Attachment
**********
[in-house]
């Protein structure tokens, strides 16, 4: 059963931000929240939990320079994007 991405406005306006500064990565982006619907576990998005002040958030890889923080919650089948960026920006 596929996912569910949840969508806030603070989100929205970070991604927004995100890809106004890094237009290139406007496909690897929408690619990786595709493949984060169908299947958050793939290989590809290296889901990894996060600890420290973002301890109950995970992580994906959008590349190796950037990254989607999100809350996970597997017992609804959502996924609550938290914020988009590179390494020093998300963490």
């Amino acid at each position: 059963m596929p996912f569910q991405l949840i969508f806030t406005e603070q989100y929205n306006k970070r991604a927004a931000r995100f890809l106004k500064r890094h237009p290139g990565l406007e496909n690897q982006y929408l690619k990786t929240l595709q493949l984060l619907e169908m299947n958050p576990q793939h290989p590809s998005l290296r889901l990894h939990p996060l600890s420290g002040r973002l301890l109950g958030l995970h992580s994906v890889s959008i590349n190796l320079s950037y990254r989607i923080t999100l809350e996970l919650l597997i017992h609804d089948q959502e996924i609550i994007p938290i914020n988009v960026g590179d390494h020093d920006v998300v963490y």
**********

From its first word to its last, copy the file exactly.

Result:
[in-house]
């Protein structure tokens, strides 16, 4: 059963931000929240939990320079994007 991405406005306006500064990565982006619907576990998005002040958030890889923080919650089948960026920006 596929996912569910949840969508806030603070989100929205970070991604927004995100890809106004890094237009290139406007496909690897929408690619990786595709493949984060169908299947958050793939290989590809290296889901990894996060600890420290973002301890109950995970992580994906959008590349190796950037990254989607999100809350996970597997017992609804959502996924609550938290914020988009590179390494020093998300963490």
């Amino acid at each position: 059963m596929p996912f569910q991405l949840i969508f806030t406005e603070q989100y929205n306006k970070r991604a927004a931000r995100f890809l106004k500064r890094h237009p290139g990565l406007e496909n690897q982006y929408l690619k990786t929240l595709q493949l984060l619907e169908m299947n958050p576990q793939h290989p590809s998005l290296r889901l990894h939990p996060l600890s420290g002040r973002l301890l109950g958030l995970h992580s994906v890889s959008i590349n190796l320079s950037y990254r989607i923080t999100l809350e996970l919650l597997i017992h609804d089948q959502e996924i609550i994007p938290i914020n988009v960026g590179d390494h020093d920006v998300v963490y």